PRAGUE: Czech industrial output fell by 1.4% year-on-year in August, slipping for the first time since February as global chip shortages cut into car production.
Signs are pointing to a slowing manufacturing recovery in the Czech Republic and other central European countries, with global shortages amid supply chain snags and rising costs weighing on growth.
That is being seen most clearly in the region’s car sector where plants have had to idle at times because shortages of chips to complete vehicles.
Czech statistics office data on Thursday showed a sharp fall in car production in August and the office said unplanned extended holidays in the sector contributed to the output drop.
The overall industrial drop comes after revised growth of 6.8% in July. Analysts polled by Reuters had expected output to rise by 2.6% in August.
However, industrial production across July and August – when factories plan annual summer breaks and which can cause fluctuations in output – rose by almost 3% year-on-year.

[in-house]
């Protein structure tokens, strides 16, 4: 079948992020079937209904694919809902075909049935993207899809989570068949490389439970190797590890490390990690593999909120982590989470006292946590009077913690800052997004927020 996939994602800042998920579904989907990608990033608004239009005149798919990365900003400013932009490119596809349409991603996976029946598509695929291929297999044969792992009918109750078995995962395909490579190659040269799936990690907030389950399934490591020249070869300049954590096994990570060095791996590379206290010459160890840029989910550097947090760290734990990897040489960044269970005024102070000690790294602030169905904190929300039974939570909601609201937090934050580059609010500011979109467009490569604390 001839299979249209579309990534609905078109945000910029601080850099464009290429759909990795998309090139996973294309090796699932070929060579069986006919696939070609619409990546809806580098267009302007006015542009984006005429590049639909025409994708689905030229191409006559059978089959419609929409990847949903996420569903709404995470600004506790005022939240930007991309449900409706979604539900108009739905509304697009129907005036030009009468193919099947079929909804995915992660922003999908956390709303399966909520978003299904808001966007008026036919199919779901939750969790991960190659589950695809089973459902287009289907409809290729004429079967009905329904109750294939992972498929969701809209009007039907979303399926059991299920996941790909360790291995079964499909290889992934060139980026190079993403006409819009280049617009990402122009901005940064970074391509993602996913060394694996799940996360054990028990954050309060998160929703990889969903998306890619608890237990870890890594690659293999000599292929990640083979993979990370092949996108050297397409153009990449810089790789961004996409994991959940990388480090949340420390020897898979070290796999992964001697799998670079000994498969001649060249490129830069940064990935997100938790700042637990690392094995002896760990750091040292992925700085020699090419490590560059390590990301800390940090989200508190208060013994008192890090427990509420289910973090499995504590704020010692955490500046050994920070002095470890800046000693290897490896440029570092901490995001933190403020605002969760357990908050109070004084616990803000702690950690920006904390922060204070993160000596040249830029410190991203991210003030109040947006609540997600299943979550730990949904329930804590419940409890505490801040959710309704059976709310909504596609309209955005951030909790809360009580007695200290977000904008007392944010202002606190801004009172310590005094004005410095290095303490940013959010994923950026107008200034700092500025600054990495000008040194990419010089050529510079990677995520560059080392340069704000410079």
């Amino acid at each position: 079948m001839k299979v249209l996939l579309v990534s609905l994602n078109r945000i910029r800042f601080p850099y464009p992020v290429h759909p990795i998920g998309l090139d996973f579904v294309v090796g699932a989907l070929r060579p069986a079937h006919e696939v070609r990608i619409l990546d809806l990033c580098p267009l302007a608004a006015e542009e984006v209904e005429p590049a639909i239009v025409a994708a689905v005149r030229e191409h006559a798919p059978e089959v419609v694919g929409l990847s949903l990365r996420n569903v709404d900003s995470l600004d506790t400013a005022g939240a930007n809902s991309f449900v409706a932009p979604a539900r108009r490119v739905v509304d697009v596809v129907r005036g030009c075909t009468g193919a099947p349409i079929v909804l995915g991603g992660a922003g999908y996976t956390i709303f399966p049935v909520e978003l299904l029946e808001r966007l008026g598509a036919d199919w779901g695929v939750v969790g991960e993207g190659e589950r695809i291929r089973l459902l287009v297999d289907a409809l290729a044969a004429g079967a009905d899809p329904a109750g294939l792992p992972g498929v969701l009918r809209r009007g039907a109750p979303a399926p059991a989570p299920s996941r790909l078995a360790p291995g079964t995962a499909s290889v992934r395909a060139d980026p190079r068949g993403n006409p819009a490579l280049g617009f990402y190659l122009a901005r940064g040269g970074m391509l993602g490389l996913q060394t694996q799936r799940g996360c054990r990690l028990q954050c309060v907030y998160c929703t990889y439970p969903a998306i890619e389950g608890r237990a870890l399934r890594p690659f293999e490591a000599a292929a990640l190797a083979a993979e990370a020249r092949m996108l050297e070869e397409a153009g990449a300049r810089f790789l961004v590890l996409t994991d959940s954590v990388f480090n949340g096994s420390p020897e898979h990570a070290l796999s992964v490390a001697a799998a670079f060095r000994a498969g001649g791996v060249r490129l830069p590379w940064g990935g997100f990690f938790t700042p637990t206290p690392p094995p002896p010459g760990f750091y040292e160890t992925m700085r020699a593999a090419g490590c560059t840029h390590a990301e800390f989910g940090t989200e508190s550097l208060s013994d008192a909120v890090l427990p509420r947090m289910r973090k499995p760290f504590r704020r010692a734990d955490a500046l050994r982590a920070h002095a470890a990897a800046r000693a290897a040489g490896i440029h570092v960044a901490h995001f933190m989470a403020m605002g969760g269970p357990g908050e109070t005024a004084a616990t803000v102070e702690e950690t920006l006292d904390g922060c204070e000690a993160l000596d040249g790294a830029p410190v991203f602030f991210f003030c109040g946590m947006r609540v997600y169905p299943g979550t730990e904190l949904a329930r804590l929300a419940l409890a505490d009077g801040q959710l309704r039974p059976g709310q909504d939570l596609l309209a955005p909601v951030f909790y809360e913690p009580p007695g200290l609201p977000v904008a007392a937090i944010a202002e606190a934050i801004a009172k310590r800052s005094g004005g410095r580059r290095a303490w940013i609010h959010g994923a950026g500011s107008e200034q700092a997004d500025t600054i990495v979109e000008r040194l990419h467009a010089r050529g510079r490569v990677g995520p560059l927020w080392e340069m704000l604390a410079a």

“It is not a surprise that the biggest brake to industry in August were car plants,” Komercni Banka senior economist Michal Brozka said.
“It is not good to draw big conclusions from developments in the summer months.
“Nonetheless, firms still see a shortage of materials and components. And in the coming months unstable development can be expected along with on average slower growth.”
The Czech Automotive Association reported in September that car production fell 39% year-on-year in July and August.
Last month, Toyota‘s Czech plant temporarily halted because of shortages, while the country’s biggest exporter, Skoda Auto of the Volkswagen group, idled production plants in the last week of the month.
The disruptions in the car sector also showed up in foreign trade figures in August, with the balance posting a deeper-than-expected deficit, statistics office showed on Thursday.